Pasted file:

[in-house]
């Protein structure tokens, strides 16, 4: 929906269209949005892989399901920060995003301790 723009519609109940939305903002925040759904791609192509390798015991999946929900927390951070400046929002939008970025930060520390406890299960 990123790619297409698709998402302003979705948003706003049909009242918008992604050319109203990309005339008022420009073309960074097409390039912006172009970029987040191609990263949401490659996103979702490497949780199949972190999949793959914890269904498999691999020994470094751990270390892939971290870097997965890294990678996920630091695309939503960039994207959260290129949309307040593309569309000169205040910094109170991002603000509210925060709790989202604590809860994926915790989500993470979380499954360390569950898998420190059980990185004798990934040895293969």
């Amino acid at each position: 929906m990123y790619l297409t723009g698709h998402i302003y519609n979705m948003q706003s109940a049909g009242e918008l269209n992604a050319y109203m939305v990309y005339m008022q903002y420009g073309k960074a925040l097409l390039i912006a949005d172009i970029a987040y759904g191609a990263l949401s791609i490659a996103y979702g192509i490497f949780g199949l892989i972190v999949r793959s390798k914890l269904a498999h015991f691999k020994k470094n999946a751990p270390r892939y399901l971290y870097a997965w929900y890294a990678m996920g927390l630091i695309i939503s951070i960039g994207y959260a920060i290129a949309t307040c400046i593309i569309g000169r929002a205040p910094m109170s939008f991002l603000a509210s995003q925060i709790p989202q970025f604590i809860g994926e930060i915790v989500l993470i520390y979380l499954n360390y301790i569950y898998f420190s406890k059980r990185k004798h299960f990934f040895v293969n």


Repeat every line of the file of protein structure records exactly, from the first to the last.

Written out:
[in-house]
């Protein structure tokens, strides 16, 4: 929906269209949005892989399901920060995003301790 723009519609109940939305903002925040759904791609192509390798015991999946929900927390951070400046929002939008970025930060520390406890299960 990123790619297409698709998402302003979705948003706003049909009242918008992604050319109203990309005339008022420009073309960074097409390039912006172009970029987040191609990263949401490659996103979702490497949780199949972190999949793959914890269904498999691999020994470094751990270390892939971290870097997965890294990678996920630091695309939503960039994207959260290129949309307040593309569309000169205040910094109170991002603000509210925060709790989202604590809860994926915790989500993470979380499954360390569950898998420190059980990185004798990934040895293969």
């Amino acid at each position: 929906m990123y790619l297409t723009g698709h998402i302003y519609n979705m948003q706003s109940a049909g009242e918008l269209n992604a050319y109203m939305v990309y005339m008022q903002y420009g073309k960074a925040l097409l390039i912006a949005d172009i970029a987040y759904g191609a990263l949401s791609i490659a996103y979702g192509i490497f949780g199949l892989i972190v999949r793959s390798k914890l269904a498999h015991f691999k020994k470094n999946a751990p270390r892939y399901l971290y870097a997965w929900y890294a990678m996920g927390l630091i695309i939503s951070i960039g994207y959260a920060i290129a949309t307040c400046i593309i569309g000169r929002a205040p910094m109170s939008f991002l603000a509210s995003q925060i709790p989202q970025f604590i809860g994926e930060i915790v989500l993470i520390y979380l499954n360390y301790i569950y898998f420190s406890k059980r990185k004798h299960f990934f040895v293969n």